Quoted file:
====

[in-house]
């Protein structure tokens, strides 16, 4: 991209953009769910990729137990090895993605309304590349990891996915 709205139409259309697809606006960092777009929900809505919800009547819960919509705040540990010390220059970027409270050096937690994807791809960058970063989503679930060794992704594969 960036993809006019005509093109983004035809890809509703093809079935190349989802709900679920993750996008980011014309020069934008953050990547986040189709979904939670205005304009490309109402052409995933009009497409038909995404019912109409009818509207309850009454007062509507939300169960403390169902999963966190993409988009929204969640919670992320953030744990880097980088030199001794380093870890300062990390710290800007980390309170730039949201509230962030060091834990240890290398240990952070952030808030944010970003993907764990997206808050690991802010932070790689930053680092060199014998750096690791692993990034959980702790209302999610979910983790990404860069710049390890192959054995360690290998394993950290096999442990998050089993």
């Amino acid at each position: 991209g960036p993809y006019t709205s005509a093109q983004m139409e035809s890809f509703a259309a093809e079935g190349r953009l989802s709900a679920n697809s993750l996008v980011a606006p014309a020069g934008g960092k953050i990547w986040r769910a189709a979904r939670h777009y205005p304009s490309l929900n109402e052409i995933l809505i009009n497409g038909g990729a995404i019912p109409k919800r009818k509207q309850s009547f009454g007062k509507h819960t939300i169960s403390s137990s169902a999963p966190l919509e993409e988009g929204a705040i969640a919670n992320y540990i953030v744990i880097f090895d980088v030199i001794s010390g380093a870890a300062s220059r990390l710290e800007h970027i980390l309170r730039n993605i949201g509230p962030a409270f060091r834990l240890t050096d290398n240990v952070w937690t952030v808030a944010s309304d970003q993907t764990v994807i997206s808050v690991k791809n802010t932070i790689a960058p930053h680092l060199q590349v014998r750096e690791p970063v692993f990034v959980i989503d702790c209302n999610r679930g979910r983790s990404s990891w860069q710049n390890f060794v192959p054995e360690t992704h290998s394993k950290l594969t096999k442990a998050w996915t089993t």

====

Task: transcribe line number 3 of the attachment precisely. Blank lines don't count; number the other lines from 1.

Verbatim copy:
């Amino acid at each position: 991209g960036p993809y006019t709205s005509a093109q983004m139409e035809s890809f509703a259309a093809e079935g190349r953009l989802s709900a679920n697809s993750l996008v980011a606006p014309a020069g934008g960092k953050i990547w986040r769910a189709a979904r939670h777009y205005p304009s490309l929900n109402e052409i995933l809505i009009n497409g038909g990729a995404i019912p109409k919800r009818k509207q309850s009547f009454g007062k509507h819960t939300i169960s403390s137990s169902a999963p966190l919509e993409e988009g929204a705040i969640a919670n992320y540990i953030v744990i880097f090895d980088v030199i001794s010390g380093a870890a300062s220059r990390l710290e800007h970027i980390l309170r730039n993605i949201g509230p962030a409270f060091r834990l240890t050096d290398n240990v952070w937690t952030v808030a944010s309304d970003q993907t764990v994807i997206s808050v690991k791809n802010t932070i790689a960058p930053h680092l060199q590349v014998r750096e690791p970063v692993f990034v959980i989503d702790c209302n999610r679930g979910r983790s990404s990891w860069q710049n390890f060794v192959p054995e360690t992704h290998s394993k950290l594969t096999k442990a998050w996915t089993t």